Levin ‘s John Murphy, called the event a waste of time, and claimed many attendees from poor backgrounds felt cheated.

John Murphy says people thought this first "voucher" is the original $ 5 bill.  Photo / Provided
John Murphy said people initially thought these “vouchers” were genuine $ 5 bills. Photo / Provided

But Murphy said attendees only received coupons designed to look like $ 5 bills.

“I attended the event in the hope that it would be the highlight of my short trip to Auckland, simply because it was a disaster,” Murphy said.

Since then, he’s filed a petition, which has more than 280 signatories, demanding The Safety Warehouse turn the vouchers distributed at the event into cash.

“I know people from outside Auckland who are stranded. Many of us including myself have been injured,” added Murphy.

“People pushed, pushed and knocked over each other in an attempt to get what looked like real money.”

He said one person who appeared to be the organizer shared a ridiculous suggestion that a $ 5 voucher could be exchanged for real money at the bank.

Murphy also said he would ask police to investigate whether the vouchers could be found to be fake.

And he said an employee was hospitalized after the crowd became angry and an object thrown through the back window of a company car shattered his eye glass.

The ‘oversold’ hoax

A Massey University marketing professor said the company should apologize, and hire a good public relations firm to help save its reputation.

Malcolm Wright told Radio New Zealand that the stunt had violated customer trust.

“I don’t think they will cheat, of course they don’t mean to cheat. Someone is just selling too much and going a little way.”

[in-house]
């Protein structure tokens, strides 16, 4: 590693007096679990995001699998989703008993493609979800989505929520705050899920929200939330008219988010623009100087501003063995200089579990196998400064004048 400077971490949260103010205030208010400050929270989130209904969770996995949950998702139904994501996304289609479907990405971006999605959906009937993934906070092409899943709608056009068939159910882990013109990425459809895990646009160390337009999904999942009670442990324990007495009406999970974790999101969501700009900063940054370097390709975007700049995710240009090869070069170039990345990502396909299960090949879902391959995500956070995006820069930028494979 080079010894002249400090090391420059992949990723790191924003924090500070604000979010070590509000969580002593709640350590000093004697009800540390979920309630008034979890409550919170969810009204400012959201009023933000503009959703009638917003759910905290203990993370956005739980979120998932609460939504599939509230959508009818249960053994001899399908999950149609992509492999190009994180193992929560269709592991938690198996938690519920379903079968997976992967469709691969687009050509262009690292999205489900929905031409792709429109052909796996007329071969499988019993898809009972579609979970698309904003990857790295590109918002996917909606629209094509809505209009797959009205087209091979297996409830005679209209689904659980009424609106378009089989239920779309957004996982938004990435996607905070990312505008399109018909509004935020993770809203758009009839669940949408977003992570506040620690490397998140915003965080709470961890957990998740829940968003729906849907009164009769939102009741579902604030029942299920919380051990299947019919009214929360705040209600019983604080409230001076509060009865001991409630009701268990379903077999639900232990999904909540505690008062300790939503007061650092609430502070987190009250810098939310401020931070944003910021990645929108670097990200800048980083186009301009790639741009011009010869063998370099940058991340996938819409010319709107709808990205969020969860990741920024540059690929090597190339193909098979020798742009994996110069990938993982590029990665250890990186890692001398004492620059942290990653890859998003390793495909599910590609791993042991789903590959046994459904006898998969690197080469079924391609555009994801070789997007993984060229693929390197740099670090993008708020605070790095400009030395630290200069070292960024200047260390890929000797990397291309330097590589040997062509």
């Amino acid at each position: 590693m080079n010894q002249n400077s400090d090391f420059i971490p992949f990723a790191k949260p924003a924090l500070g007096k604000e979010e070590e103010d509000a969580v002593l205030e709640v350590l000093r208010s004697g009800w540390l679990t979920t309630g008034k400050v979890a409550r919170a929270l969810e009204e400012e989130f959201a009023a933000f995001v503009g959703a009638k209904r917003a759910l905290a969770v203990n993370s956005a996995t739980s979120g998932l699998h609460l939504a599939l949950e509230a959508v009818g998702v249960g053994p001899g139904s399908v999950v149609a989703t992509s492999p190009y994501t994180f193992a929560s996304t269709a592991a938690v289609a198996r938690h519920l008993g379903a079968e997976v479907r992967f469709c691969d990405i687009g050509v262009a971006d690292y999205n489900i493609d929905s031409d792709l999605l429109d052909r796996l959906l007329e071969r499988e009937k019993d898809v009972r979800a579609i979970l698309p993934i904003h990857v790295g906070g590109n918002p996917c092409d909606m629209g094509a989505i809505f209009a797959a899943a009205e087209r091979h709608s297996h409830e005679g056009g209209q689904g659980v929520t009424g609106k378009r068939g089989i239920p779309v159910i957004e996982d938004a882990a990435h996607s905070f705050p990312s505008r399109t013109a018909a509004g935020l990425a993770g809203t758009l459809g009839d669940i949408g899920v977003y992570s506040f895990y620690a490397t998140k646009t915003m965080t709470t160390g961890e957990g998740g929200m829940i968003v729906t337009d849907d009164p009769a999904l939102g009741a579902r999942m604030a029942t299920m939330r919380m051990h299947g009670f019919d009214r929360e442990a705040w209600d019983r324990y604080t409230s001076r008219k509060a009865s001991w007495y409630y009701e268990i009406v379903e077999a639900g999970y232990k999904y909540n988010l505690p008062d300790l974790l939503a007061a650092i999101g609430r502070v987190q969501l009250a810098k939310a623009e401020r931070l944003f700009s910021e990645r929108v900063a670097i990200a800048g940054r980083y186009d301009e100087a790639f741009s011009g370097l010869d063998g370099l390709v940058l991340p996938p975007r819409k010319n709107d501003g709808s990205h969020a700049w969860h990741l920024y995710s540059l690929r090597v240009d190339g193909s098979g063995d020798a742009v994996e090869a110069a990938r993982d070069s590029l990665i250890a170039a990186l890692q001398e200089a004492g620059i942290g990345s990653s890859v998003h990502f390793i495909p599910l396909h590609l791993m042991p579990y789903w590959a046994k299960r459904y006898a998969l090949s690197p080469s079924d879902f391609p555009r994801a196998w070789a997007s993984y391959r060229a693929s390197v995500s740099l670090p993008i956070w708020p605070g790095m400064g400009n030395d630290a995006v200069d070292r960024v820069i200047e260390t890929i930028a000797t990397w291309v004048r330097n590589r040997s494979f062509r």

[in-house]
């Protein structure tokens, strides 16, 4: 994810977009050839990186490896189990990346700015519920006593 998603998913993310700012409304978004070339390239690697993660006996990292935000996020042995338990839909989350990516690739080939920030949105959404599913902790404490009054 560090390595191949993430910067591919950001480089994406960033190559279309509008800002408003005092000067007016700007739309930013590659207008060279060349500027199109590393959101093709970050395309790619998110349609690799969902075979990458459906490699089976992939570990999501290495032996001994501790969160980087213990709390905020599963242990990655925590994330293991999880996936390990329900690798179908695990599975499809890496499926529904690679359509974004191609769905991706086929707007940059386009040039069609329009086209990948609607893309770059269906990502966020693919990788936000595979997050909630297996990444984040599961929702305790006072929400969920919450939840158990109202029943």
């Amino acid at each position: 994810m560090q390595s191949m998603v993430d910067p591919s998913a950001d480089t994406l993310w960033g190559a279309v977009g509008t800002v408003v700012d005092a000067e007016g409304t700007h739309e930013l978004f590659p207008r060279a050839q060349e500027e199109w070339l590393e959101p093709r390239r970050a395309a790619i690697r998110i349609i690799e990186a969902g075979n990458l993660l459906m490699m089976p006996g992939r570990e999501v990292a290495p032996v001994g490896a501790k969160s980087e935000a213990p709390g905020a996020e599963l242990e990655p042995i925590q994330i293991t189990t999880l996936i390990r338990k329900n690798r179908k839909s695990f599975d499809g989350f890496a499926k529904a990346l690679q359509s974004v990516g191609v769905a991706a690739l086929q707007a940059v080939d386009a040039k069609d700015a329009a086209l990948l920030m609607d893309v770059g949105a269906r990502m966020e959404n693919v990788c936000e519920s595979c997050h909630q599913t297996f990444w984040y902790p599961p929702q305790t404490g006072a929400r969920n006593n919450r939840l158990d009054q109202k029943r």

But some of the participants were very angry.

“It’s a waste of gas, my time and my money … I could spend the day doing something more productive,” wrote one Papakura woman on the Murphy petition.

“Time is wasted, babies are sick, deceiving us all, making us look like idiots,” said another signer.

Cam Hore wrote: “What a shame. Everyone attending this event should be compensated and the company should be fined for misleading people.”

Jon Duffy, chief executive of Consumer NZ, said any company running a promotion must ensure that it can comply with the terms of the promotion.

“If the company doesn’t actually hand out $ 100,000 in cash at this event, then they may be violating the feed advertising provisions of the Fair Trading Act.”

Fair trade laws prohibit anyone from advertising goods or services for a certain price if they do not intend to supply the goods.

“Bait advertising is where you advertise something that’s a really good deal to get people to the door, but then don’t act,” says Duffy.

“Once you get it in there, you try and sell it to something else.”

“And we understand that people get vouchers with counterfeit bills being handed out here which gives them a kind of special deal,” Duffy added.

“If that’s all that’s being offered, then this offer could be misleading. I think we just have to see what happens.

“I haven’t seen the real money [but] it looks like the event didn’t go the way the company expected.

“And obviously, people don’t get what they think they’re getting.”

The event was ostensibly held to thank New Zealanders for their support during the Covid-19 pandemic.

Thorn said he started his Safety Warehouse business through his Christchurch-based company, Greenback Capital, to supply work clothing, then switched to masks, hand sanitizer and other equipment when the Covid-19 pandemic began.